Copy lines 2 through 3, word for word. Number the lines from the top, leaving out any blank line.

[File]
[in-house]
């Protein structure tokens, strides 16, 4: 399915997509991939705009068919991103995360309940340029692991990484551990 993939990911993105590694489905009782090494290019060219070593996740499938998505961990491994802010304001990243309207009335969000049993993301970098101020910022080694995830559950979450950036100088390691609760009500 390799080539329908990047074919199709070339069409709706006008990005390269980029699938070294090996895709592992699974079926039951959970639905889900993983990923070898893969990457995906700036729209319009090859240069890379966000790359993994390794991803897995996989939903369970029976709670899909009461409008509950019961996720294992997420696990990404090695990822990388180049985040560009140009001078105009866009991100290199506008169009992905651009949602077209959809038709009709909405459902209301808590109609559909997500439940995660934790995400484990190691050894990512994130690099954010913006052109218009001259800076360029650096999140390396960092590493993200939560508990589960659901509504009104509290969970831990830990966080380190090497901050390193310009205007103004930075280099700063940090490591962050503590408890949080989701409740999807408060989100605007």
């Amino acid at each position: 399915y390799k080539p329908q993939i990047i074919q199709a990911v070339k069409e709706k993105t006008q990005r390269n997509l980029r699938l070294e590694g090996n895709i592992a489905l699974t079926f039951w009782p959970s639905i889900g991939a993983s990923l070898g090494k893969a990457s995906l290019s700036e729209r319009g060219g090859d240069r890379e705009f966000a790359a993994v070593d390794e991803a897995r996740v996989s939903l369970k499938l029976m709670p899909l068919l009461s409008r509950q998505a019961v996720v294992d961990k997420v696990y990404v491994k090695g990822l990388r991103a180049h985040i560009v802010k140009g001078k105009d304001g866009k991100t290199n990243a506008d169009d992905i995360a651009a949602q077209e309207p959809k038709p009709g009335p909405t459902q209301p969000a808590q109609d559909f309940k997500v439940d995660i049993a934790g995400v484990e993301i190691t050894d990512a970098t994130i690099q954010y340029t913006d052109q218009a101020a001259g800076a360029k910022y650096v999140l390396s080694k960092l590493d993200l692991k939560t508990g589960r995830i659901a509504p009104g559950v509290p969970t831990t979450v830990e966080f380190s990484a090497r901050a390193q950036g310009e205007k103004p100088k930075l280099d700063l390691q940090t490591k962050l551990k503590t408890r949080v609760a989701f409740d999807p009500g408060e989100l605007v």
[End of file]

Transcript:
């Protein structure tokens, strides 16, 4: 399915997509991939705009068919991103995360309940340029692991990484551990 993939990911993105590694489905009782090494290019060219070593996740499938998505961990491994802010304001990243309207009335969000049993993301970098101020910022080694995830559950979450950036100088390691609760009500 390799080539329908990047074919199709070339069409709706006008990005390269980029699938070294090996895709592992699974079926039951959970639905889900993983990923070898893969990457995906700036729209319009090859240069890379966000790359993994390794991803897995996989939903369970029976709670899909009461409008509950019961996720294992997420696990990404090695990822990388180049985040560009140009001078105009866009991100290199506008169009992905651009949602077209959809038709009709909405459902209301808590109609559909997500439940995660934790995400484990190691050894990512994130690099954010913006052109218009001259800076360029650096999140390396960092590493993200939560508990589960659901509504009104509290969970831990830990966080380190090497901050390193310009205007103004930075280099700063940090490591962050503590408890949080989701409740999807408060989100605007």
């Amino acid at each position: 399915y390799k080539p329908q993939i990047i074919q199709a990911v070339k069409e709706k993105t006008q990005r390269n997509l980029r699938l070294e590694g090996n895709i592992a489905l699974t079926f039951w009782p959970s639905i889900g991939a993983s990923l070898g090494k893969a990457s995906l290019s700036e729209r319009g060219g090859d240069r890379e705009f966000a790359a993994v070593d390794e991803a897995r996740v996989s939903l369970k499938l029976m709670p899909l068919l009461s409008r509950q998505a019961v996720v294992d961990k997420v696990y990404v491994k090695g990822l990388r991103a180049h985040i560009v802010k140009g001078k105009d304001g866009k991100t290199n990243a506008d169009d992905i995360a651009a949602q077209e309207p959809k038709p009709g009335p909405t459902q209301p969000a808590q109609d559909f309940k997500v439940d995660i049993a934790g995400v484990e993301i190691t050894d990512a970098t994130i690099q954010y340029t913006d052109q218009a101020a001259g800076a360029k910022y650096v999140l390396s080694k960092l590493d993200l692991k939560t508990g589960r995830i659901a509504p009104g559950v509290p969970t831990t979450v830990e966080f380190s990484a090497r901050a390193q950036g310009e205007k103004p100088k930075l280099d700063l390691q940090t490591k962050l551990k503590t408890r949080v609760a989701f409740d999807p009500g408060e989100l605007v």